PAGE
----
Press releases are not the same thing as blog posts, and they shouldn't be treated like them. A press release is meant to be sent to journalists, who then write articles that get published in newspapers and online publications around the world (and sometimes even on TV news stations). Blog posts are meant for your customers—those who will actually read them! Your news release example should also be written in a way that makes it easy for journalists of all types (including social media influencers) who run their own blogs or have large followings on Twitter/Facebook etcetera could easily understand what you're saying about your company or product offerings.*

Omitting a call to action (CTA).

A call to action is a request for your reader to take an action. It can be as simple as "Buy now!" or it could be more nuanced, such as "Sign up for our newsletter and get 10% off your first order." Whatever you choose, remember that the purpose of a CTA is to encourage people to do something—to buy something, subscribe to something, or whatever else they might want in exchange for reading your press release and contact information.

To create an effective CTA:

  • Make sure it's relevant

  • Tell them why they should do what you're asking them to do (e.g., "free shipping!")

Not optimizing your press releases for search engines.

In order to optimize your press release for search engines, you need to ensure that it contains keywords in the title and body of your release. This will help Google find relevant results for people who are looking for those terms.

You should also include a keyword-rich headline as well as an article title that includes these same exact words because they're more likely to be clicked on by readers than ones without them. You can use "keywords" throughout the body of your media release example as well if there are any terms or phrases within it that relate back toward what was discussed in the headline or article title (for example: "keyword-rich" vs "keyword-heavy").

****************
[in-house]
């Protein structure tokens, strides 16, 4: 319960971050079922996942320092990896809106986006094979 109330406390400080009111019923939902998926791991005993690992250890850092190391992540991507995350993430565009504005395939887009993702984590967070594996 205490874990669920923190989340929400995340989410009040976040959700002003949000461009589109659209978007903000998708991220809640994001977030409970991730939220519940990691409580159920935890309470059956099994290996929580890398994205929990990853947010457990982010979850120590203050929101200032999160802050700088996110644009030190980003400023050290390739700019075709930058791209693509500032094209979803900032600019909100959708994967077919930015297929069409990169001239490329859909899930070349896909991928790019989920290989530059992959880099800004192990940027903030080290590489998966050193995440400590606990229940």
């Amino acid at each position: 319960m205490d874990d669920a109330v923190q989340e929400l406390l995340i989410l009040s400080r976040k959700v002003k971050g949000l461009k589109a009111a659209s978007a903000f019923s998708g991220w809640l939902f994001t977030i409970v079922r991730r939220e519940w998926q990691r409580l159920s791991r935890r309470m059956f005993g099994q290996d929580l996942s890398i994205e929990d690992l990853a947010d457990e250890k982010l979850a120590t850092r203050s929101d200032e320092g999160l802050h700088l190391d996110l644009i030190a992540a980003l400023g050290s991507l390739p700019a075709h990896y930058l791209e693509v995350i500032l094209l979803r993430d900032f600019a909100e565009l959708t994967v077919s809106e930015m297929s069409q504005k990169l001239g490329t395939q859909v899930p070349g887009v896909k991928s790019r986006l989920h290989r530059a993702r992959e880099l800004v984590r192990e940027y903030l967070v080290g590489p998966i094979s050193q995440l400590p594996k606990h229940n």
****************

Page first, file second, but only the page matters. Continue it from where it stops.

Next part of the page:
Forgetting to follow up with reporters.

  • Don't be afraid to follow up.

  • Send an email or make a phone call, but don't try to sell your product or service.

Follow these tips and you'll be much more likely to get picked up by the media!

  • Make sure you have a good story to tell. The press release is often the first place people go when they want to learn more about your company and its products or services, so it's important that what you're saying resonates with them. If possible, include quotes from team members who can explain how their company helps solve problems for users in their industry.

  • Be sure to include quotes from your team members in addition to yourself (or if they aren't allowed by law). Your background makes up half of what makes up every single bit of information we read on the web—and even more so if that site is coming from an authority like CNN or Business Insider! So make sure whatever information comes through those channels has been vetted by someone who knows what they're doing; otherwise those articles could damage both yours and theirs' reputations unnecessarily."


We hope you've found these tips helpful. In today's media-saturated world, it can be easy to feel overwhelmed and lose focus on your goals. But remember that every sample press release template is a chance for you to get in front of your target audience and help them learn more about your company! As we've seen above, there are plenty of mistakes that people make when they're trying to get their message out there—but by following these steps, you'll be much more likely to succeed at getting picked up by reporters or journalists in general.